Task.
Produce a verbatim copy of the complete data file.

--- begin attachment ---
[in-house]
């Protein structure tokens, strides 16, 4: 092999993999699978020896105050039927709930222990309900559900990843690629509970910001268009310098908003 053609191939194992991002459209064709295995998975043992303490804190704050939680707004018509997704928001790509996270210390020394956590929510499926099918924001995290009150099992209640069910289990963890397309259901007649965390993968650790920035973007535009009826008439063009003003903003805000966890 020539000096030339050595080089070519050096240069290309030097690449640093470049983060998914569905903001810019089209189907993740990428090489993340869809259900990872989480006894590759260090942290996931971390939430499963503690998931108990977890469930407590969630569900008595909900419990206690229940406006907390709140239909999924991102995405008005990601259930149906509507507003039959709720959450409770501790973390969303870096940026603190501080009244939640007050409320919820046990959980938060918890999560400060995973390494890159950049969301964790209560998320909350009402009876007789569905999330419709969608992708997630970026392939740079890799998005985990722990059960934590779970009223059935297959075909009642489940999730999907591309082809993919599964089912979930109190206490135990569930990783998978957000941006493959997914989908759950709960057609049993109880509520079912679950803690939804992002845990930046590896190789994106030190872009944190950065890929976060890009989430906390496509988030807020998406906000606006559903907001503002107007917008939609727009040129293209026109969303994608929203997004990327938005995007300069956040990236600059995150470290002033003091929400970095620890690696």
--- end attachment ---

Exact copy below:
[in-house]
């Protein structure tokens, strides 16, 4: 092999993999699978020896105050039927709930222990309900559900990843690629509970910001268009310098908003 053609191939194992991002459209064709295995998975043992303490804190704050939680707004018509997704928001790509996270210390020394956590929510499926099918924001995290009150099992209640069910289990963890397309259901007649965390993968650790920035973007535009009826008439063009003003903003805000966890 020539000096030339050595080089070519050096240069290309030097690449640093470049983060998914569905903001810019089209189907993740990428090489993340869809259900990872989480006894590759260090942290996931971390939430499963503690998931108990977890469930407590969630569900008595909900419990206690229940406006907390709140239909999924991102995405008005990601259930149906509507507003039959709720959450409770501790973390969303870096940026603190501080009244939640007050409320919820046990959980938060918890999560400060995973390494890159950049969301964790209560998320909350009402009876007789569905999330419709969608992708997630970026392939740079890799998005985990722990059960934590779970009223059935297959075909009642489940999730999907591309082809993919599964089912979930109190206490135990569930990783998978957000941006493959997914989908759950709960057609049993109880509520079912679950803690939804992002845990930046590896190789994106030190872009944190950065890929976060890009989430906390496509988030807020998406906000606006559903907001503002107007917008939609727009040129293209026109969303994608929203997004990327938005995007300069956040990236600059995150470290002033003091929400970095620890690696």